Let’s say you are the proud owner of B2C.com, an online retail website which provides access to a wide variety of products. In order to improve your average revenue per visitor, you want to understand your visitors behavior.
In this article we use an open source dataset to show how customer behavior analysis and machine learning can make a notable impact on every online business revenue.
The data has been collected from a real e-commerce website.The dataset consists of three files : one with all the events (page views), one with products item properties and a file that describes the category tree.
A category of products refers to all the products offering the same general functionality. It is made to organize products and can resemble a tree structure. For example, some common product categories are fashion, food, Decoration, etc. In this data-set, the items are categorized into 360 categories in the first-level. Each of the categories has a higher level category or let say, parent.
There are 25 highest level categories.
From these files we extract the sequence of events with the exact timestamp, the visitor-id and the different category of product the visit was on.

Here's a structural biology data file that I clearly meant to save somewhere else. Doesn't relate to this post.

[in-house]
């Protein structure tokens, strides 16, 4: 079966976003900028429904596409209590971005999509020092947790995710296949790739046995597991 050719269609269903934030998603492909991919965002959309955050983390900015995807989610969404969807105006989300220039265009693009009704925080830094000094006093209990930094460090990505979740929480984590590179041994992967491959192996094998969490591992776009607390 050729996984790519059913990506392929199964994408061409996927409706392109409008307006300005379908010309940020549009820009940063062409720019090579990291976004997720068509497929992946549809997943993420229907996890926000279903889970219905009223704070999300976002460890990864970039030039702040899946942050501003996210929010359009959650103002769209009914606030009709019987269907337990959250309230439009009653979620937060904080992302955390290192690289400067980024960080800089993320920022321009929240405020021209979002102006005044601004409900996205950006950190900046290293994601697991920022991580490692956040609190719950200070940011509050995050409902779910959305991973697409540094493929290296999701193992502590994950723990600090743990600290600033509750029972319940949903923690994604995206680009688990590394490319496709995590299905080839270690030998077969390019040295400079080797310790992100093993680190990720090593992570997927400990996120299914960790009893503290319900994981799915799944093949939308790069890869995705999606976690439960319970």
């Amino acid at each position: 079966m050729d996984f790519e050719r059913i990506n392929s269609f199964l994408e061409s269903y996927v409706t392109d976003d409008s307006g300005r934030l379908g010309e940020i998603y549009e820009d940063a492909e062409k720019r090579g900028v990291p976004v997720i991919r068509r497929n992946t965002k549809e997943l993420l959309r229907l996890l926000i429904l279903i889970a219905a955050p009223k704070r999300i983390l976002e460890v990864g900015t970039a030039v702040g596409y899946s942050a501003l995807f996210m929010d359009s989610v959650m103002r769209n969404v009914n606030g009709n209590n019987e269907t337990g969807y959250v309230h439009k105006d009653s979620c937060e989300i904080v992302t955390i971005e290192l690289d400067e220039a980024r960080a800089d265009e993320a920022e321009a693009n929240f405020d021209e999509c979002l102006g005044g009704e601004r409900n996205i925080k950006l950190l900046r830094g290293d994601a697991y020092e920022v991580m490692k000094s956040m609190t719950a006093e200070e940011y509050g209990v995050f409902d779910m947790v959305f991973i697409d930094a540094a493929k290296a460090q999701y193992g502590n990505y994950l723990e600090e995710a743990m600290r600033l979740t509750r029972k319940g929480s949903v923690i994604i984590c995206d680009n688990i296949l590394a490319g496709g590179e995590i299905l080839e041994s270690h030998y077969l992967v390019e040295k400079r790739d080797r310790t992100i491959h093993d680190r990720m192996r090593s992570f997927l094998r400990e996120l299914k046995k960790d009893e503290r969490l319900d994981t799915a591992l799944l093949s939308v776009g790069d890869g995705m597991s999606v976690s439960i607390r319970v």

The final file contains more than 2.7 million events of 1 million visitors. More than 400 of the visitors have over 100 event rows. It has three columns: DateTime, visitor id, and category. The DateTime range is between 2015/05 and 2015/09.
Our goal is to predict customers behavior answering two main questions.
- When will the customers come back?
- What category of the product will be interesting to them?
If the recent emerging of analytics in mail campaigns showed only one thing, it is that timing matters a lot when it comes to incentives. Answering the first question allows the site owner to send a notification or a mail to their users at the appropriate time. Suggesting the right topic / product at the right moment is a powerful way to increase its daily traffic.
The two questions are rather different. The first one belongs to the one-class classification family, whereas the second is (more classical) multiclass classification. Thereby, different models were used for each problem.
To emit relevant notifications, knowing user habits is a big advantage. Using a model to predict their intent let the website allows the website to take into account every available pieces of information.
We want to find the time boundaries in which the user is more likely to come back to the website.
To be able to detect these boundaries, we need to generate a set of timestamp samples in which the visitor didn't show up. The generation process we use offers two parameters: the mean frequency f and the positive avoidance a. First negative samples are generated according to f. Then they are filtered using a. Negative samples with an actual event closer than the positive avoidance are deleted to reduce fuzziness.